White-Tailed Deer Habitat
Ecology and Management on Rangelands
Publication Year: 2013
The original, 2006 edition of Timothy Edward Fulbright and J. Alfonso Ortega-S.’s White-Tailed Deer Habitat: Ecology and Management on Rangelands was hailed as “a splendid reference for the classroom and those who make their living from wildlife and the land” and as “filling a niche that is not currently approached in the literature.”
In this second, full-color edition, revised and expanded to include the entire western United States and northern Mexico, Fulbright and Ortega-S. provide a carefully reasoned synthesis of ecological and range management principles that incorporates rangeland vegetation management and the impact of crops, livestock, predation, and population density within the context of the arid and semiarid habitats of this broad region. As landowners look to hunting as a source of income and to the other benefits of managing for wildlife, the clear presentation of the up-to-date research gathered in this book will aid their efforts. Essential points covered in this new edition include:
White-tailed deer habitat requirements
Nutritional needs of White-tailed deer
Focused across political borders and written with an understanding of environments where periodic drought punctuates long-term weather patterns, this revised and expanded edition of White-Tailed Deer Habitat: Ecology and Management on Rangelands will aid landowners, researchers, and naturalists in their efforts to integrate land management and use with sound ecological practices.
Published by: Texas A&M University Press
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This is a book on range management for white-tailed deer. The fields of range and wildlife management are closely related but have maintained a considerable degree of separation since their beginnings in the early twentieth century. In the region this book is concerned with, habitat and rangeland are synonyms. We hope that range and..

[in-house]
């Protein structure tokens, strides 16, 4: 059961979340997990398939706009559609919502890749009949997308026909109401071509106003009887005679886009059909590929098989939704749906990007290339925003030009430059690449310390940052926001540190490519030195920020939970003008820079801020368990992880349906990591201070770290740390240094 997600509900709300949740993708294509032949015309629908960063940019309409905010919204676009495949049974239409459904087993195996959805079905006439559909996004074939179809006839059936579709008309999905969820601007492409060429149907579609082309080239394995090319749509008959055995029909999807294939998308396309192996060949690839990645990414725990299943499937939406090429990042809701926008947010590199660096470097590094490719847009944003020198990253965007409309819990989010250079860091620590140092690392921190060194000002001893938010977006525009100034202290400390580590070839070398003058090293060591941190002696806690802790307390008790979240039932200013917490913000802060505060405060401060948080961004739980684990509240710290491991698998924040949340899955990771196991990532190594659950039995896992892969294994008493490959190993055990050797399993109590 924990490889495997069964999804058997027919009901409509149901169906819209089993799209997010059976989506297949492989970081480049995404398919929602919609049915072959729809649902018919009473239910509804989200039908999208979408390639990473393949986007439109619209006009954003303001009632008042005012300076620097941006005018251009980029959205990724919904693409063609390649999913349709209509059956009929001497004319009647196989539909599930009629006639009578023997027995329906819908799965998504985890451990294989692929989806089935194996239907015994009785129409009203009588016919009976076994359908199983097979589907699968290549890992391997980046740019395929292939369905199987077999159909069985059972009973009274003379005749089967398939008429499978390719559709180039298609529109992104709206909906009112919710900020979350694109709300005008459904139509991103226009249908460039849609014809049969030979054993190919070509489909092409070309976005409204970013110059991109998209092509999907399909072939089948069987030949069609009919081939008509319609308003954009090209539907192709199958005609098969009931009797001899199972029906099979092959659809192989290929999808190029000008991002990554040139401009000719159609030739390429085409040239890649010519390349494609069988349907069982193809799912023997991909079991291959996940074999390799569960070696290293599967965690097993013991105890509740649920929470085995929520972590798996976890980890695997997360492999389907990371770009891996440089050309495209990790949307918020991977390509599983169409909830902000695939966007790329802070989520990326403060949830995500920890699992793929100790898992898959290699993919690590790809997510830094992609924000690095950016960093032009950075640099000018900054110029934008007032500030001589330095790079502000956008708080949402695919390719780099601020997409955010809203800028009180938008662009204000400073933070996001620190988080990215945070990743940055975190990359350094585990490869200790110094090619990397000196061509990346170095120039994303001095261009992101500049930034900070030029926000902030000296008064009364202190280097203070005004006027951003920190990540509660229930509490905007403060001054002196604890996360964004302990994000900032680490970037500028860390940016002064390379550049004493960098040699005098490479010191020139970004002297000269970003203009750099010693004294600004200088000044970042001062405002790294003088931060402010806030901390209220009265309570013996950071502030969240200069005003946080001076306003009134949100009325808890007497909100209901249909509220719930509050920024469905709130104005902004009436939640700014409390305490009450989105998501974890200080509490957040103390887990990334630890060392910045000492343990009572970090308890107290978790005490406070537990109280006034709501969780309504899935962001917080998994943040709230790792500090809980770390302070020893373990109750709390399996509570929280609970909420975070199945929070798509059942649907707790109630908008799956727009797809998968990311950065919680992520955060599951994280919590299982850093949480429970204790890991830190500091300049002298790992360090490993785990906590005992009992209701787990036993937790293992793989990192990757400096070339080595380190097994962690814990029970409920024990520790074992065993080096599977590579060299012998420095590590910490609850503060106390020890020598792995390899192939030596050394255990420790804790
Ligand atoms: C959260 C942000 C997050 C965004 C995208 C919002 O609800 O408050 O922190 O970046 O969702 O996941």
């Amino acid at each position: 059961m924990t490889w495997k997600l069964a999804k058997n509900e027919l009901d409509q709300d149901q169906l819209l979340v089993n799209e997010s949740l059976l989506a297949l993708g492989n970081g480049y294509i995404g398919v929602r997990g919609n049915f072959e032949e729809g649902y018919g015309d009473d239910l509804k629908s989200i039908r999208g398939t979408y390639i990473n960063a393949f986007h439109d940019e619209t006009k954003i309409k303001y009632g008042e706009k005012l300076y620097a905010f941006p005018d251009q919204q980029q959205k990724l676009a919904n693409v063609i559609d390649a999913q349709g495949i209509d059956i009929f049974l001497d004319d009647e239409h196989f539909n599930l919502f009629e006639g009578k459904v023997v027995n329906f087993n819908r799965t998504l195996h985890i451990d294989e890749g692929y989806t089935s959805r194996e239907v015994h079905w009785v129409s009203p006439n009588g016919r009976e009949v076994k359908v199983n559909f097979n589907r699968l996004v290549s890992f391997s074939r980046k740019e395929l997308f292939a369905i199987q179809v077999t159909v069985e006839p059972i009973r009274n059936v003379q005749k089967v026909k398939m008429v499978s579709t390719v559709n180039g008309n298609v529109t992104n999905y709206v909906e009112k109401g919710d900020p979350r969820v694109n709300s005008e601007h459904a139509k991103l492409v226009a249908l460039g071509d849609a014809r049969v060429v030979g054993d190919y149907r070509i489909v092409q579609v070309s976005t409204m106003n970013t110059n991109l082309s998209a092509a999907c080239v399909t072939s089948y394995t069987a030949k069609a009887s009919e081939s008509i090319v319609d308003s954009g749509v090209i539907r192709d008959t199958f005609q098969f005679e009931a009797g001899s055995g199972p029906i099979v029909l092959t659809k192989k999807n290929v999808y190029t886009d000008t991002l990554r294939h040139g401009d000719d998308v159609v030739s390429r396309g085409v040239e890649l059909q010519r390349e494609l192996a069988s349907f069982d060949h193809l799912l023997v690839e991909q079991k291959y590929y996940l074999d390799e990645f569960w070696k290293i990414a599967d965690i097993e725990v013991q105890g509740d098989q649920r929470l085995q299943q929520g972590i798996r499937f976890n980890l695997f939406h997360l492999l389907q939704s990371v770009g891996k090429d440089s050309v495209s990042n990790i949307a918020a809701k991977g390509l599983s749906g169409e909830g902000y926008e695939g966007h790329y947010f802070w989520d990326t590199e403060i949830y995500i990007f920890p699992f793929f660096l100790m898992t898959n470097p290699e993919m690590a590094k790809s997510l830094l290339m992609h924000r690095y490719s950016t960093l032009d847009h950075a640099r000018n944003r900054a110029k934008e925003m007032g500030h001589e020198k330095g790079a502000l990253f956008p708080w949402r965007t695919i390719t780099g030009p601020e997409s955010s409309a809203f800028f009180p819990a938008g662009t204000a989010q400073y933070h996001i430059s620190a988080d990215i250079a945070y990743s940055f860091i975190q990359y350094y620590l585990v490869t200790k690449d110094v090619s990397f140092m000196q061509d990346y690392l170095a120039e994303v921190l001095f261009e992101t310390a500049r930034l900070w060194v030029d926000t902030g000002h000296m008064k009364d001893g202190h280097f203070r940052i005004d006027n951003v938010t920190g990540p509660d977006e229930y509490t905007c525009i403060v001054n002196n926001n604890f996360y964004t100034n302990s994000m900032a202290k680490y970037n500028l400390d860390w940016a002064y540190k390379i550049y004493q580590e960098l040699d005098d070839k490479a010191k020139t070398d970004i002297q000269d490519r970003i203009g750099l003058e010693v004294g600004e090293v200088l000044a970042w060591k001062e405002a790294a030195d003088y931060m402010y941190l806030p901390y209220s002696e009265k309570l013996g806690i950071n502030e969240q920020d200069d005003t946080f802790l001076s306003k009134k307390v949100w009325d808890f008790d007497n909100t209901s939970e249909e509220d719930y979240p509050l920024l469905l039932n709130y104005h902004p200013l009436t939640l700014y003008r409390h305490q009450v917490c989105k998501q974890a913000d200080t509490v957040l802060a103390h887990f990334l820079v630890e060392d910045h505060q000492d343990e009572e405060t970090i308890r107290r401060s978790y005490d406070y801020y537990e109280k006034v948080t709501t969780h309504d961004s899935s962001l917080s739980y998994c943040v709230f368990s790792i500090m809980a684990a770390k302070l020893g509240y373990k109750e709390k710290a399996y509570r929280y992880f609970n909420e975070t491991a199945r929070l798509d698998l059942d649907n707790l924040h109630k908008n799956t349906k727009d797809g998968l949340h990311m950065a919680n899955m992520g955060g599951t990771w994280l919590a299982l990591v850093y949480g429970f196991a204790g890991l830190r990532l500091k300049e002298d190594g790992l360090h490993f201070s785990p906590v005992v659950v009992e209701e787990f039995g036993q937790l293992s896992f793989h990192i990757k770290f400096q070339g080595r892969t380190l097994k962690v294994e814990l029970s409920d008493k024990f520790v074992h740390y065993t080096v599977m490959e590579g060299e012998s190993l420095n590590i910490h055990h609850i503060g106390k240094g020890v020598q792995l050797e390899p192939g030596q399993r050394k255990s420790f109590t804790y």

1. Habitat Requirements of White-Tailed Deer
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Management of white-tailed deer habitat should be based on sound scientific theories (Joyce 1993; Fulbright 1996).1 Wildlife managers use scientific theories to predict the anticipated outcome of management practices (Fulbright and Hewitt 2008). Management practices may not have the same results in all environments. Deer management practices that were developed and work...
2. White-Tailed Deer Nutrition
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Nutrition is fundamental to deer management because it determines how many deer a given landscape can support and the productivity of the population. Deer populations are far less productive in nutritionally inadequate habitats than in habitats where nutritional needs are met. Poor nutrition results in reduced...
3. Ecological Principles Underlying Habitat Management
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All management practices are based on theory. This is an important fact for wildlife managers to appreciate and understand. For example, managers often plant food plots based on the theory that diet quality of deer feeding in the plots will improve. The anticipated outcome of most management practices is a prediction based on theory. A management plan is a model based on...